Thursday, September 15, 2005

9/15/05 Media Challenge

There is a beautiful missing young woman from Richmond, VA, who appears to be the next "poster child" for the missing in the eyes of the media. 17 year-old Taylor Behl may not be as big as the last person as far as coverage hours devoted to her go, but I believe within 48 hours, we'll be seeing her story on local media outlets nationwide. Today there were over 100 stories about her on both national TV news and on local media outlets in that area. I also saw one from RI and one from IL.

Google news search results for Taylor:

While we may not be able to have much effect on what the national media does, perhaps we can challenge our local media to be responsible and help families right there in their own communities. Some of these missing persons have never had one single story in a newspaper or on TV to help create awareness for them and hopefully bring them home. Is it fair to only show one missing person over and over again when there are thousands upon thousands, most of those cases unknown to the typical citizen?

Please do not misunderstand my intentions. I am not saying that this young woman should not get media attention. I sincerely hope that she is found safe and sound soon, so that the nightmare for her family can end.

I am saying that it is not right that only one is featured.

All of those local media outlets can surely cut 15 seconds from that story to show one or more persons missing in their own area. They could also display their name, photo, and police contact information in the corner of the screen while the regular story is shown. "Also Missing" could be shown above their name. What a difference it could make for the other families if they could get this assistance!

I am asking for your help in our Media Challenge. The link at the end of this post will provide you with detailed instructions on how to help us help the forgotten missing.

These children are missing from the same area as Taylor, but I cannot find any news stories about their disappearances.

Update: Ingrid is the only one of the 3 below who is still missing. Sadly, Taylor was found deceased.

INGRID LOPEZ, Missing: Mar 25, 2005 Age Now: 16
Missing From:FAIRFAX,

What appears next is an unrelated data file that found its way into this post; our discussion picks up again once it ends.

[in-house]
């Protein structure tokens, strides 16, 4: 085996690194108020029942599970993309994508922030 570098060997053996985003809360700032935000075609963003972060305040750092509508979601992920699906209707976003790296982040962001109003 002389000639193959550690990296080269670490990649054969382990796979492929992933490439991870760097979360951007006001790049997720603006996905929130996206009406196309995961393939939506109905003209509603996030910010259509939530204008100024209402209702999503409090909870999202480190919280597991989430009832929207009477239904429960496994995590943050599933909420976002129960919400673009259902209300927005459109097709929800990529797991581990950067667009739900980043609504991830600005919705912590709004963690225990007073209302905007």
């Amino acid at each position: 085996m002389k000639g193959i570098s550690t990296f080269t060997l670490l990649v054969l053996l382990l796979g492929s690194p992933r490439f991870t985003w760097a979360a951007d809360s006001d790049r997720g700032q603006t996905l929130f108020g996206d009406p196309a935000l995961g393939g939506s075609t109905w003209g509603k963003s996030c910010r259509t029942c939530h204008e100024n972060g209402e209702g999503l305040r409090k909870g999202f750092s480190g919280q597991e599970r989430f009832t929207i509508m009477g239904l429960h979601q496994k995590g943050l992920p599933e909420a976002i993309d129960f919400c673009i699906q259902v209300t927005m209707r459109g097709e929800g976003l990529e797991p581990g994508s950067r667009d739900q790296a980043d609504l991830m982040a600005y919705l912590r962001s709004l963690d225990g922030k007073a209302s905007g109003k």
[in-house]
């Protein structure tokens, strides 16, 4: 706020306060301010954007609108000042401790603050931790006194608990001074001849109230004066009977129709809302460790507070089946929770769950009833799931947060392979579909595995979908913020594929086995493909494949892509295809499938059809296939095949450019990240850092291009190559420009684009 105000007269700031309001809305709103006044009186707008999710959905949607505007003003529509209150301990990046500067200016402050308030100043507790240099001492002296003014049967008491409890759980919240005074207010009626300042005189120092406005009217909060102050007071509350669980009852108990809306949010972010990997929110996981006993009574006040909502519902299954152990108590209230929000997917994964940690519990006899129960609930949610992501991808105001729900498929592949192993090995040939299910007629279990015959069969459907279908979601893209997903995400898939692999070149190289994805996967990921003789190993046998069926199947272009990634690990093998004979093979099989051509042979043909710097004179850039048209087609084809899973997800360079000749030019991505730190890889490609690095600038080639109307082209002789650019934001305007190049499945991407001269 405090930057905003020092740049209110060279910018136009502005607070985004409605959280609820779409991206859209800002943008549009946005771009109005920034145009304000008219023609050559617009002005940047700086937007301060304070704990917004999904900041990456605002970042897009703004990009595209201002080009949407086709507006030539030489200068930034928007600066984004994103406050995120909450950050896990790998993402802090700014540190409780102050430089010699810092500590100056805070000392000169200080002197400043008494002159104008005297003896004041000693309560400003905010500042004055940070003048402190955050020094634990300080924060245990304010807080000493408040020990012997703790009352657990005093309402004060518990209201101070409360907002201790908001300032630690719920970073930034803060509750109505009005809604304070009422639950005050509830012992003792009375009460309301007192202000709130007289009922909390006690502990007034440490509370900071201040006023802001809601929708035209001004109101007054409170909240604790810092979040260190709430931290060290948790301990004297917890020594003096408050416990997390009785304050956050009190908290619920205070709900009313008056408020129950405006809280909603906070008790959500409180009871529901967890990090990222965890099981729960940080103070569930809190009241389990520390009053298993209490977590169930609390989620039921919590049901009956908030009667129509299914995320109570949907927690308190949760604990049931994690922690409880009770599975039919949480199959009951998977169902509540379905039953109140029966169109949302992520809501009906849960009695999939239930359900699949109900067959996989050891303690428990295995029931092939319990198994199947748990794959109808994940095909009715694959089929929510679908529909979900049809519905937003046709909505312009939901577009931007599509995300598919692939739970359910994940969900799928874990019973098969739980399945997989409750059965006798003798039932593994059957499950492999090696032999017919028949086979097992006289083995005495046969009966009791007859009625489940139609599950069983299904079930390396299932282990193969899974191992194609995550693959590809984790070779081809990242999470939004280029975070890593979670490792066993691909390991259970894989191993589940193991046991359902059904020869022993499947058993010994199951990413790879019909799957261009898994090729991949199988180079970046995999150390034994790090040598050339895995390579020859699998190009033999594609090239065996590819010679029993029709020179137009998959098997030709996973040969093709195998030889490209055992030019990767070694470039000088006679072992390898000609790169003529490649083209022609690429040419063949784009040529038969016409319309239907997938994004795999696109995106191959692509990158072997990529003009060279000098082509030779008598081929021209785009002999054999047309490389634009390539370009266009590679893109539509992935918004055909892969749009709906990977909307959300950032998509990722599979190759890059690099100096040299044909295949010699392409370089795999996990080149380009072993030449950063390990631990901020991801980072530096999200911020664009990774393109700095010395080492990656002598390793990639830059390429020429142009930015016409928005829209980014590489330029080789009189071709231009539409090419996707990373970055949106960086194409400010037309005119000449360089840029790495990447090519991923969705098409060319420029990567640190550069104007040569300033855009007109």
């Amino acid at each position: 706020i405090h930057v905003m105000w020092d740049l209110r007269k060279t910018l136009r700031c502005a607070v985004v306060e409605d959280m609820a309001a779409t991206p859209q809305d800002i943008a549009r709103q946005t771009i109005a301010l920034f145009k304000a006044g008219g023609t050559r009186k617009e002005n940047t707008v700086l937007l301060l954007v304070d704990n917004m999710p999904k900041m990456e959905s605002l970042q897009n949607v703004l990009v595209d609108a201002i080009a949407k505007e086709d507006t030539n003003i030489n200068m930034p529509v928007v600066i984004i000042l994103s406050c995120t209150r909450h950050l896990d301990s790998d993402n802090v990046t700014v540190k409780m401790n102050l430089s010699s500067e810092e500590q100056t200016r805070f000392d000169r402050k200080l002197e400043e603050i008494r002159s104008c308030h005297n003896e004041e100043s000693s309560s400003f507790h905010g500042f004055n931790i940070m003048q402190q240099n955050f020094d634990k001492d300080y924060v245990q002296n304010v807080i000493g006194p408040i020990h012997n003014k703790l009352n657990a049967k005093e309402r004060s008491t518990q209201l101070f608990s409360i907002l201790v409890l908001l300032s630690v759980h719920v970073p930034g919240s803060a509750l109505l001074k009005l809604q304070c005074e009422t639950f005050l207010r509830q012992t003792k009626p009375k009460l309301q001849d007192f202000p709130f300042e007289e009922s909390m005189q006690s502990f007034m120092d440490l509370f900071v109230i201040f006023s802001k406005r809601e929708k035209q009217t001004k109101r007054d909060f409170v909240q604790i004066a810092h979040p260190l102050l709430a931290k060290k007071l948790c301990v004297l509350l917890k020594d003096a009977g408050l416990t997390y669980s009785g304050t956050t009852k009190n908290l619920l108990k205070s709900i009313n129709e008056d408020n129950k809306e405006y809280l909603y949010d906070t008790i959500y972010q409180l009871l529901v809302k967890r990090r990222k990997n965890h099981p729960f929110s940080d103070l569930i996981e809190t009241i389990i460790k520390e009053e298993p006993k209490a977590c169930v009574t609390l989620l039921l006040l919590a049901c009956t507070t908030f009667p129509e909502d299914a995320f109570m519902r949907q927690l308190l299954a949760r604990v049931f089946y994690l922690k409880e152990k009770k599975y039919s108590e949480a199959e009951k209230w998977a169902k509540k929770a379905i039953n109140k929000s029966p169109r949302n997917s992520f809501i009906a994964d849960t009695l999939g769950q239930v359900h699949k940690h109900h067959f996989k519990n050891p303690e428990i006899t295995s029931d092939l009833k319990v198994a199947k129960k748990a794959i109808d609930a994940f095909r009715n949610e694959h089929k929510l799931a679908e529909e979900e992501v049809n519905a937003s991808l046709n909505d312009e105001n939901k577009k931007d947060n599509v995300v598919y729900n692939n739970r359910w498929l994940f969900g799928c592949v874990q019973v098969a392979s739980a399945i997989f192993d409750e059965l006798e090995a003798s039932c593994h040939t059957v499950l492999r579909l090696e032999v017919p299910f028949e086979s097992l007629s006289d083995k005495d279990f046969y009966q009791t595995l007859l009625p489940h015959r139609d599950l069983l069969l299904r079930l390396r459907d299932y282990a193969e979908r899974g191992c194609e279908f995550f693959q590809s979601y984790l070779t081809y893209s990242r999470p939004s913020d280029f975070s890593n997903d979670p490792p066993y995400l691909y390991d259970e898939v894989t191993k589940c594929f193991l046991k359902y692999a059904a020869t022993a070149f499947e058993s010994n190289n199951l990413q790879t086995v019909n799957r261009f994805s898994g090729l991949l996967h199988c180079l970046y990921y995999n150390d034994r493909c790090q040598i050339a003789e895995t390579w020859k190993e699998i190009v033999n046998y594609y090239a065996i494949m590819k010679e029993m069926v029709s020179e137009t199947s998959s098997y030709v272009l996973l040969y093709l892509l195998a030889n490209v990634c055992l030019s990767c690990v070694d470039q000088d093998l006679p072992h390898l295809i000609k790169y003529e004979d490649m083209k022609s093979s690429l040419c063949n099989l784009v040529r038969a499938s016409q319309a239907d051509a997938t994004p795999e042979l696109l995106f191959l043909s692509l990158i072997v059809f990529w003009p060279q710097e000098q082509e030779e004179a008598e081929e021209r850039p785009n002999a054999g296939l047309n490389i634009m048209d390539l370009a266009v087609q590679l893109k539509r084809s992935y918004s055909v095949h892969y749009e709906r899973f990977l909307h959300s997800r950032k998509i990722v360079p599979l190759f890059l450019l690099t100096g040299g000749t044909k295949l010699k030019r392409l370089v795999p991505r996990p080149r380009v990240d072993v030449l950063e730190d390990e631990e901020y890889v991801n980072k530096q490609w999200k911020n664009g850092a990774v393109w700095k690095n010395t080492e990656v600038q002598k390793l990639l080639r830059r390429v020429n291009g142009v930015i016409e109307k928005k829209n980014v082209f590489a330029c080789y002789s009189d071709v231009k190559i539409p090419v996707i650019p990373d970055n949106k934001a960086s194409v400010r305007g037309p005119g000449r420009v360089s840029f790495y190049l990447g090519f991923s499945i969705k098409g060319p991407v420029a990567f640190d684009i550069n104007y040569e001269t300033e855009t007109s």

HILDA PAZ, Missing: May 19, 2005 Age Now: 18 Missing From: MANASSAS,VA

LATASHA CARTER, Missing: Dec 2, 2004 Age Now: 17 Missing From: RICHMOND,VA

My guess is that you've never heard about any of these girls.

For more details and instructions on helping with the Media Challenge, please see

Let's do our part for all missing people.

I'll say goodnight to you and then a special prayer for all four young women.


Blogger blogger among many said...

Well, my challenge to the media would be if you don't want to cover my missing loved one, don't you DARE come around sniffing for a story if a body is found. And don't you DARE try to cover the murder trial.

They need to have the opportunity to cover stories taken away from them, when they are deprived of the lurid stories that they seek, perhaps then they will want to cover important stories such as the missing.

Stepping off soapbox now...Those three girls you have on your site, they are runaways...or should I say throwaways as far as the importance the media places on them. I truly hate the classification of runaway and I wish the NCMEC would do away with it because people tend to discount the missing teen.

7:14 PM  
Blogger Kelly Jolkowski said...

Yes, unfortunately the media does come running when there is a body found and a trial. I had a case just recently where the girl had no coverage until they foudn her body. Their coverage of her after the fact wasn't going to bring her back.

Aw, one of my pet peeves is classification as a runaway, especially in cases when you just aren't sure. It seems to be an automatic these days and it does cause prejudice. See my Runaway post some weeks back for more on this.

11:01 PM  
Blogger blogger among many said...

I read your runaway post a few weeks ago. I have a web site up where I post missing teens based on information I receive from the NCMEC poster partner program.

Although the url of the site is, when I read your blog entry it made me think. I changed my page names to read missing teens. I classify each case as missing. At least one person listened to what you had to say :-)

6:37 PM  
Blogger Kelly Jolkowski said...

Thank you, Blogger.

One less way to have prejudice for these cases now!

Here's a point in case:

A mother of a "runaway" I know went to the media, asking for their help and refused by everyone of them in her city. She referred to her child as a runaway.

A month later, I went to them with a missing girl case, and the story was carried on all 4 networks!


7:26 PM  

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